Saturday, April 23, 2005

Evolving Constitution

From Laura Ingraham's sound bite of the week we have more Justice Scalia:
"If you have an evolving Constitution, somebody's going to have to decide, and I think that what has happened is that after 50 or 60 years of an evolving constitution, people have come to realize what is going on: that the people that they are selecting, not just for the Supreme Court, but even for the Court of Appeals, have enormous policy discretion, and I think that is what is going on. Judges have become political entities much more than they ever were."
Thinking our Constitution is a "living" constitution brings politics much more directly into judicial nominations, and perhaps this means that the Judicial branch of government is not very independent any more.

3 comments:

Tateum Bowers said...

This is very true; people are taking notice of the tremendous policy power the judicial branch possesses. Take for example Christian conservative groups all over the nation taking a stance against the filibuster in the Senate right now impeding a vote on Bush’s judicial nominees. Listening to the Mike Rosen show the other day I heard an ad in which James Dobson criticized D-Ken Salazar for supporting the filibuster and asked the pubic to call the Senator and express their disgust. Focus on the Family’s ad campaign had launched not only is Colorado, but also in Maine, New Hampshire, Virginia, Arkansas, Florida, Louisiana, Ohio, Indiana, North Dakota, South Dakota, Nebraska, New Mexico, Nevada, Oregon, and Alaska. So if people haven’t notice the power of the judicial branch before, they certainly will now.

scribo said...

Yet, the call for judges and Justices should be for ones who will judge the merits of the law, not ones who are "for" or against a political position or in favor of(or against) those seeking to "return" religion to our schools or policies.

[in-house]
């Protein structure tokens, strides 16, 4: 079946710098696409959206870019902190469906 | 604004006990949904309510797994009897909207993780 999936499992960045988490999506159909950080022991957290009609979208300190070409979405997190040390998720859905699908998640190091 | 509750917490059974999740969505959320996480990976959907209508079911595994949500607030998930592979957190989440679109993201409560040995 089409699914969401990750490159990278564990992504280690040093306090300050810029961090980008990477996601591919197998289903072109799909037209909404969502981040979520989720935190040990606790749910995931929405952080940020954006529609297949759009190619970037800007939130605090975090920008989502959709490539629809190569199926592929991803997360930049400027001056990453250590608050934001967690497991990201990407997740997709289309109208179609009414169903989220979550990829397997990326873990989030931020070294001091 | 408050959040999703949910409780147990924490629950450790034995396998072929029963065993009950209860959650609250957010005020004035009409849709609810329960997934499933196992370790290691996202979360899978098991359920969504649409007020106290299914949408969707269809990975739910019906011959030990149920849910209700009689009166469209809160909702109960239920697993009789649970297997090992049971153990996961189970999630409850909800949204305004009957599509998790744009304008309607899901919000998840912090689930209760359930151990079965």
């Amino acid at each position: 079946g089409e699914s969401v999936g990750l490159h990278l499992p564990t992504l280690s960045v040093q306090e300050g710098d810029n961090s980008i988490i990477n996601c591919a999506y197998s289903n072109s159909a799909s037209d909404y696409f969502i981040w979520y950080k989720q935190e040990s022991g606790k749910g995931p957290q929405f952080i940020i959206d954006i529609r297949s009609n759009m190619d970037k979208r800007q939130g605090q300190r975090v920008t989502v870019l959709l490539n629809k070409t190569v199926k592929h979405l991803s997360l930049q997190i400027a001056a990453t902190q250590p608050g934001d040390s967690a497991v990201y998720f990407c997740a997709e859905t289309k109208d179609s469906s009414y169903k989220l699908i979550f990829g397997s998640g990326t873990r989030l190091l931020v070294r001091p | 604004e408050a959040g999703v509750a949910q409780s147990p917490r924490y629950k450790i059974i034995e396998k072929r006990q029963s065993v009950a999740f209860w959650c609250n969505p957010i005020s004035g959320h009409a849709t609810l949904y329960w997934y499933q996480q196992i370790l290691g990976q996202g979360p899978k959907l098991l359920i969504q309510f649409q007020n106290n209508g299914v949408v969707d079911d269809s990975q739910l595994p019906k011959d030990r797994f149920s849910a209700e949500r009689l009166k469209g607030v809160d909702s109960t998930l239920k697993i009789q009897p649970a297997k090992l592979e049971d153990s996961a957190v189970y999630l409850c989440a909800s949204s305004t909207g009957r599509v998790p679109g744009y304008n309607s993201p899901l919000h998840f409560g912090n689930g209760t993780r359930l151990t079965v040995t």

We need Justices who will do the job designed for them by the Constitution as part of the checks and balances of our government.
We don't want "activist" Justices whether they are from the conservative or from the liberal point of view.

Larry Eubanks said...

What is the definition of an "activist" Justice? Is an "activist" Justice more likely to be someone from the political left or the political right?

Justice Scalia emphasizes how a person approaches interpreting the Constitution. If a person seeks to understand the meaning of the words in the document in order to interpret what the Constitution means, how likely is it the person would be an activist Judge?

In 1942 the Wickard v. Filburn opinion changed the words in the Commerce Clause to say that Congress could regulate more than Commerce (which is exchange) because it said Congress could regulate production. Justice O'Connor in Hawaii Housing v. Midkiff (1984) changed the words of the 5th Amendment from "for public use" to "for public purpose." It seems to me that changing the written words of the Constitution, or adding unwritten words to the Constitution, illustrates the essence of an "activist" Justice.